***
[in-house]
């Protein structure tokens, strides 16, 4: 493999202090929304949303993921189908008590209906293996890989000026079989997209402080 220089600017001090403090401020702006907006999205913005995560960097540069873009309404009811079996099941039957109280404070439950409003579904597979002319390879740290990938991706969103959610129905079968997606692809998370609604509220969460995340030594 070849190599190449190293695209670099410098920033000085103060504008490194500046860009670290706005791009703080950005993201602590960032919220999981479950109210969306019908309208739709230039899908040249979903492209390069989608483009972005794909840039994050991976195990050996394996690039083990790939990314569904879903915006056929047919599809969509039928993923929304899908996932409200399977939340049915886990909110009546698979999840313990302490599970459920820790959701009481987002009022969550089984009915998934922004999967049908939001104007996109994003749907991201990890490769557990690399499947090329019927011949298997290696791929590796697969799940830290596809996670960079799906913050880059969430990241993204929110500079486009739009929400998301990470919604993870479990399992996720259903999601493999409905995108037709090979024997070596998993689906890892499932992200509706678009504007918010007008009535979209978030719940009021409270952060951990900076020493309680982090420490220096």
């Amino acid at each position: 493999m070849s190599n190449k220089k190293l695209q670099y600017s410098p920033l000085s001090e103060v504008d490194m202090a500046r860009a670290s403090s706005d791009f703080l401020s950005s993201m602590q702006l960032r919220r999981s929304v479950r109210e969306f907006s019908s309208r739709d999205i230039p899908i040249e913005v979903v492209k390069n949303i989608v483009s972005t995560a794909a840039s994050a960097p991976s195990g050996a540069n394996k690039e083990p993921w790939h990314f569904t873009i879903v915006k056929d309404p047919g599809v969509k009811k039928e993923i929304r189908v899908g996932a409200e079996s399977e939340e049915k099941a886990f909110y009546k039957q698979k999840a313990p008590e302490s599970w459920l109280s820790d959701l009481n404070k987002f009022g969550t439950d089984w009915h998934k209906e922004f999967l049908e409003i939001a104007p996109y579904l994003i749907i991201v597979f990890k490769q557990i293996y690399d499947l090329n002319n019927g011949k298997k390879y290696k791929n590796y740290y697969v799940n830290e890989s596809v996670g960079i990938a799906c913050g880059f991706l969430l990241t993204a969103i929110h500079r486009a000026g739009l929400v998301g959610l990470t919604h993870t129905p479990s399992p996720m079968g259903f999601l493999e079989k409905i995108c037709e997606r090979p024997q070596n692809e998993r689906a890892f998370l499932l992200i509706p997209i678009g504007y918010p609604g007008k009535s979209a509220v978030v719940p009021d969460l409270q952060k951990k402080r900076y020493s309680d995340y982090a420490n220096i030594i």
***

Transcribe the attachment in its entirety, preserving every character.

[in-house]
């Protein structure tokens, strides 16, 4: 493999202090929304949303993921189908008590209906293996890989000026079989997209402080 220089600017001090403090401020702006907006999205913005995560960097540069873009309404009811079996099941039957109280404070439950409003579904597979002319390879740290990938991706969103959610129905079968997606692809998370609604509220969460995340030594 070849190599190449190293695209670099410098920033000085103060504008490194500046860009670290706005791009703080950005993201602590960032919220999981479950109210969306019908309208739709230039899908040249979903492209390069989608483009972005794909840039994050991976195990050996394996690039083990790939990314569904879903915006056929047919599809969509039928993923929304899908996932409200399977939340049915886990909110009546698979999840313990302490599970459920820790959701009481987002009022969550089984009915998934922004999967049908939001104007996109994003749907991201990890490769557990690399499947090329019927011949298997290696791929590796697969799940830290596809996670960079799906913050880059969430990241993204929110500079486009739009929400998301990470919604993870479990399992996720259903999601493999409905995108037709090979024997070596998993689906890892499932992200509706678009504007918010007008009535979209978030719940009021409270952060951990900076020493309680982090420490220096």
């Amino acid at each position: 493999m070849s190599n190449k220089k190293l695209q670099y600017s410098p920033l000085s001090e103060v504008d490194m202090a500046r860009a670290s403090s706005d791009f703080l401020s950005s993201m602590q702006l960032r919220r999981s929304v479950r109210e969306f907006s019908s309208r739709d999205i230039p899908i040249e913005v979903v492209k390069n949303i989608v483009s972005t995560a794909a840039s994050a960097p991976s195990g050996a540069n394996k690039e083990p993921w790939h990314f569904t873009i879903v915006k056929d309404p047919g599809v969509k009811k039928e993923i929304r189908v899908g996932a409200e079996s399977e939340e049915k099941a886990f909110y009546k039957q698979k999840a313990p008590e302490s599970w459920l109280s820790d959701l009481n404070k987002f009022g969550t439950d089984w009915h998934k209906e922004f999967l049908e409003i939001a104007p996109y579904l994003i749907i991201v597979f990890k490769q557990i293996y690399d499947l090329n002319n019927g011949k298997k390879y290696k791929n590796y740290y697969v799940n830290e890989s596809v996670g960079i990938a799906c913050g880059f991706l969430l990241t993204a969103i929110h500079r486009a000026g739009l929400v998301g959610l990470t919604h993870t129905p479990s399992p996720m079968g259903f999601l493999e079989k409905i995108c037709e997606r090979p024997q070596n692809e998993r689906a890892f998370l499932l992200i509706p997209i678009g504007y918010p609604g007008k009535s979209a509220v978030v719940p009021d969460l409270q952060k951990k402080r900076y020493s309680d995340y982090a420490n220096i030594i």